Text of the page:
Traditional publishing is screwy. Book makers set a cover price, say $25. They sell that book at half that to bookstores; which nets publishers $12.50.
Publishers give authors about 15 percent royalty on the cover price, which is $3.75. This leaves the publisher $8.75. From that, all bills must be paid: salaries, lights, printing, shipping, warehousing, marketing.
There is a twist: booksellers are allowed to return unsold merchandise for a refund! Depends on the book, but returns average about 50% or more. Paperbacks are not even physically returned; the cost of shipping not making it worth reselling them.
This means the publisher has to eek a profit out of about $4.38 per book. Most reports say profit is about a buck a book.
That’s “on average” which, regular readers will know, is always a dangerous way of presenting statistics. Much can be hidden in a single-number.
For example, bestsellers won’t be, by definition, returned (the discounting booksellers apply to blockbusters affects publishers only indirectly). Plus, backlists—classics that remain in copyright—are also unreturned.
This means publishers make their money on backlists and bestsellers—however, big-name authors are freer to negotiate bigger royalties. Publishers lose money on many other books.
Electronic books save money three ways: no printing, no shipping, and no returns. Eliminating the first two saves only about two bucks a book. Eliminating returns saves about four bucks—but only for those titles that would be returned.
No money is saved on returns for blockbusters or the backlist. That means we should not expect e-books price points to be much less than the regular price. Say, about $3 to $5 less, which would put hardbacks at $20 to $22.
That’s my calculation: but publishers calculate a $13 e-book cover price. Even if the only e-books are bestsellers and backlist—so that publishers realize the full benefit of no returns—the cover price would only come down to about $18.50.
That must mean that publishers are willing to take a hit on e-books so that they will sell. But: they also do not spend much additional money on marketing, salaries, and so forth, because nearly all e-books are also real books.
That savings—temporarily in place as long as there are real books for each e-book; and because e-books represent only 4% of sales—does make the $13 price point reasonable.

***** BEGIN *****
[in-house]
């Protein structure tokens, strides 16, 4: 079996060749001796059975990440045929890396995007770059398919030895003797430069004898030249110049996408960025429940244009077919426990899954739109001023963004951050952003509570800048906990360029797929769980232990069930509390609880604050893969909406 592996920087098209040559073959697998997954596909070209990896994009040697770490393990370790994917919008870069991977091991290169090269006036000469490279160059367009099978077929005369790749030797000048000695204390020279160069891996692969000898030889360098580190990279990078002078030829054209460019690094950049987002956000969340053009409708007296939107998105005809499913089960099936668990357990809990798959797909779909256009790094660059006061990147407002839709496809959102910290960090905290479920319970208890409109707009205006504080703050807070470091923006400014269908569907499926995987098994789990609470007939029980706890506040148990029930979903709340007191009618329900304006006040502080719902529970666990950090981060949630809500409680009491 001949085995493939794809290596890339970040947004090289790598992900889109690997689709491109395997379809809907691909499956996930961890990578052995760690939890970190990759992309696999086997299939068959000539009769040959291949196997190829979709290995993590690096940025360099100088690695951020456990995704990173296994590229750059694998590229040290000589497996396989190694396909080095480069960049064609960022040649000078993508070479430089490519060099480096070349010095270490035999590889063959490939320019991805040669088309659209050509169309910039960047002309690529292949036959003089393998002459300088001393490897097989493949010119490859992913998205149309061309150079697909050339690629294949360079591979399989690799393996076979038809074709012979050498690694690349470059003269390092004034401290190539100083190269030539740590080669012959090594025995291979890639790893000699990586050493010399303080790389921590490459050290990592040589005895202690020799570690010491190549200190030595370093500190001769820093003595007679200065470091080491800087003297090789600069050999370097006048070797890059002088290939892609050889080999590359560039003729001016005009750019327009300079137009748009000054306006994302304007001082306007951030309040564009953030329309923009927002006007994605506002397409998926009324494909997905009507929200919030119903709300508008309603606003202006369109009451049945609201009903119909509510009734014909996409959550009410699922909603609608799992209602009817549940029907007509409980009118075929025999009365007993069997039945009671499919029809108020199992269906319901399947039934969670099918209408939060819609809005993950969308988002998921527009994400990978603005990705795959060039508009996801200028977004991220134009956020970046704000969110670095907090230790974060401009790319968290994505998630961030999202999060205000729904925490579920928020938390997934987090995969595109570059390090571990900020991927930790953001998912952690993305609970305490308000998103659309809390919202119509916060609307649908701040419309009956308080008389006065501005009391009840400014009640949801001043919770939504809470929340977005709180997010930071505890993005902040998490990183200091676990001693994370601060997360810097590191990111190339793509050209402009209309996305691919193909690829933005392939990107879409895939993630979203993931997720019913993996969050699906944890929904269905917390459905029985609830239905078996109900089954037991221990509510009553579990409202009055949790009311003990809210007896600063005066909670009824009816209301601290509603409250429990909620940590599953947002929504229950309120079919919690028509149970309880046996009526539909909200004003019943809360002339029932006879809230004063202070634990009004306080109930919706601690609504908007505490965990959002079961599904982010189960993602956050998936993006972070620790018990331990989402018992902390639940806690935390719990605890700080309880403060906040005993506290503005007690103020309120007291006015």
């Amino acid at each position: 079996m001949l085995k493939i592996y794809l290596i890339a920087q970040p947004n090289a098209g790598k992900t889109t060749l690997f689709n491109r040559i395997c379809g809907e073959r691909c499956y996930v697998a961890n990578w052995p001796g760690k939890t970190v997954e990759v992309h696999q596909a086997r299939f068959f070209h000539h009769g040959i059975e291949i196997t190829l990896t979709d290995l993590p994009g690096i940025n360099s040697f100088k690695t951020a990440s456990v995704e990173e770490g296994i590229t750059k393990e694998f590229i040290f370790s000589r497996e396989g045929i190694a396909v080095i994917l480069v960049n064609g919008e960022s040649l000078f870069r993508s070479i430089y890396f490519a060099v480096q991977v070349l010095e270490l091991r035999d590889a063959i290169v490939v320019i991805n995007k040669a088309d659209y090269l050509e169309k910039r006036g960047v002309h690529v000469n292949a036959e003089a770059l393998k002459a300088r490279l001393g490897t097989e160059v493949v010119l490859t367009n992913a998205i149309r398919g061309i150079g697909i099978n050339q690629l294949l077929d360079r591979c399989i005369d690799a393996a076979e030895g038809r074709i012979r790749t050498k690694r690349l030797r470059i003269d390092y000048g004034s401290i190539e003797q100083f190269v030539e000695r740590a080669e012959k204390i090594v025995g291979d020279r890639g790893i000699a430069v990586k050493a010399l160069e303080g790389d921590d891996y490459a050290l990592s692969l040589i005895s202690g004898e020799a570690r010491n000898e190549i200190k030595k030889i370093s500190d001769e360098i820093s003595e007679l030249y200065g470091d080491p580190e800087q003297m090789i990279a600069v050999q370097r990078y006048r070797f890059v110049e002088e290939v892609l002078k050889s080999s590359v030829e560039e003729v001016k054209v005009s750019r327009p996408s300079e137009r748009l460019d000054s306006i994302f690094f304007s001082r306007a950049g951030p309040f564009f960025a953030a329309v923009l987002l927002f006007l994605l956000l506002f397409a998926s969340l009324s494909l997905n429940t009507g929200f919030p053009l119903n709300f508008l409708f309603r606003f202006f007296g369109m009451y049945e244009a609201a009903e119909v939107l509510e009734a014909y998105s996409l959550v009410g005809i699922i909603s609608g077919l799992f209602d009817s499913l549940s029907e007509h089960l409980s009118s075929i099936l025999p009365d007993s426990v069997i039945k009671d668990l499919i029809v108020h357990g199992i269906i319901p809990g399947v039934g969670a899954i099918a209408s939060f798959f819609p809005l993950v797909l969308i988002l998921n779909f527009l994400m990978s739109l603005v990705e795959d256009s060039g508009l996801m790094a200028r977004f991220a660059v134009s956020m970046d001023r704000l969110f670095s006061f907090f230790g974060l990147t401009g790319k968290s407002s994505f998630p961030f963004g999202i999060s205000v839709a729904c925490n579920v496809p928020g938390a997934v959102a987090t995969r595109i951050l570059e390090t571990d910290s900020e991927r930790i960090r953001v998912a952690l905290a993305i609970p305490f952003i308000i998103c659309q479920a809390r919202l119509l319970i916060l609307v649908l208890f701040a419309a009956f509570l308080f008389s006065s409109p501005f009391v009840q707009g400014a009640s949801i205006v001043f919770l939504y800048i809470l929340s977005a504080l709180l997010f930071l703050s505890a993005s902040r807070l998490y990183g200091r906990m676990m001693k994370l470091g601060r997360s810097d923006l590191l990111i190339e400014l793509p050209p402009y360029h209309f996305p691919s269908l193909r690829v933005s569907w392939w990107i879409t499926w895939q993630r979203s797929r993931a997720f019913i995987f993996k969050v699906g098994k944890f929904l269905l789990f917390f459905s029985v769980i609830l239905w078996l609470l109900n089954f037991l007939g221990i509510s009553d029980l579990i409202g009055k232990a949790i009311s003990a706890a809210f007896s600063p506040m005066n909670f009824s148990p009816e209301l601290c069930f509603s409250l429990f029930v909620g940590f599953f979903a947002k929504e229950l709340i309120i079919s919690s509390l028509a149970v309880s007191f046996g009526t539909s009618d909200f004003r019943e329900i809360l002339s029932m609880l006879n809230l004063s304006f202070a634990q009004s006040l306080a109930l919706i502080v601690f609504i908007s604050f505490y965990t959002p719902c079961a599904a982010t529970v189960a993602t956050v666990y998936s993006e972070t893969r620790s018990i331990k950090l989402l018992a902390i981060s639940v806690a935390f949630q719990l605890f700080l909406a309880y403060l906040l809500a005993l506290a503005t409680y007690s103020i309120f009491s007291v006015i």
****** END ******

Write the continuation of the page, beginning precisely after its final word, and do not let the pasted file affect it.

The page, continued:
Amazon sells—I should say licenses—them for about $10 for the Kindle reader. Obviously, they do so at a loss. According to the New Yorker, this angers publishers, who are afraid “consumers” (people) will grow used to the $10 price point.
Jeff Bezos doesn’t care. What he would like is to work directly with authors who self-publish. Those authors would (probably) receive a larger royalty, Amazon would see larger margins, publishers would see nothing. (This can work, but then authors lose out on such services as copy-editing: right, readers?)
Now, in almost every review of e-readers, writers whined about “lack of color” on the readers’ screens. There was moderate glee when Barnes and Noble brought out their Nook because it showed thumbnail covers in glorious full color! The text was still black and white.
Everybody also complained about the “lack of a browser.” Sure, the Kindle could display a book—in the sun, in the dark—just as it would appear on paper, but readers couldn’t check Facebook with it!
Enter Steve Jobs and his iPad, who gave reviewers what they wanted: color and a browser. Appearance drove its design: page turns are like a video games. But readability suffers: it has a standard glare-prone, eye-straining screen.
Jobs entered the business of selling books to people who don’t read. The New Yorker quotes: “It doesn’t matter how good or bad the [e-reader] is, the fact is that people don’t read anymore,” Jobs said. “Forty per cent of the people in the U.S. read one book or less last year.”
Apple will, through its already well-established channels, sell—license—e-books for $15. Which is, as my calculator shows, $5 more than Amazon charges. Jobs is counting on impulse buys.
Publishers are delighted. They also (nowadays) don’t care whether anybody reads their books. They want the money.
Given the religious fervor which Apple is able to generate, their e-book model may beat Amazon’s. But that might create a negative feedback where publishers fashion titles that are designed not to be read.
Books with “interactivity” will soon be found. These will be marketed as “educational.” Look for more books-of-the-moment “written” by celebrities, politicians, and other transients.
Also look for a decline in the number of mid-list books: those which usually fail. But they don’t always. The ones that succeed create new bestselling authors, or became entries in the backlist.
In other words, by focusing on the quick profit, publishers could be shooting themselves in the foot.
Update I wrote before I read this quote (one prediction is already coming true):
To thrive, [Grandinetti] believes, publishers have to reimagine the book as multimedia entertainment. David Rosenthal, the publisher of Simon & Schuster, says that his company is racing “to embed audio and video and other value-added features in e-books. It could be an author discussing his book, or a clip from a movie that touches on the book’s topic.” The other major publishers are working on similar projects, experimenting with music, video from news clips, and animation.
Update Thursday morning. Boy, if you want to increase your spam by over 100%, just write a post with the word “iPad” in it. Dozens of link spam overnight.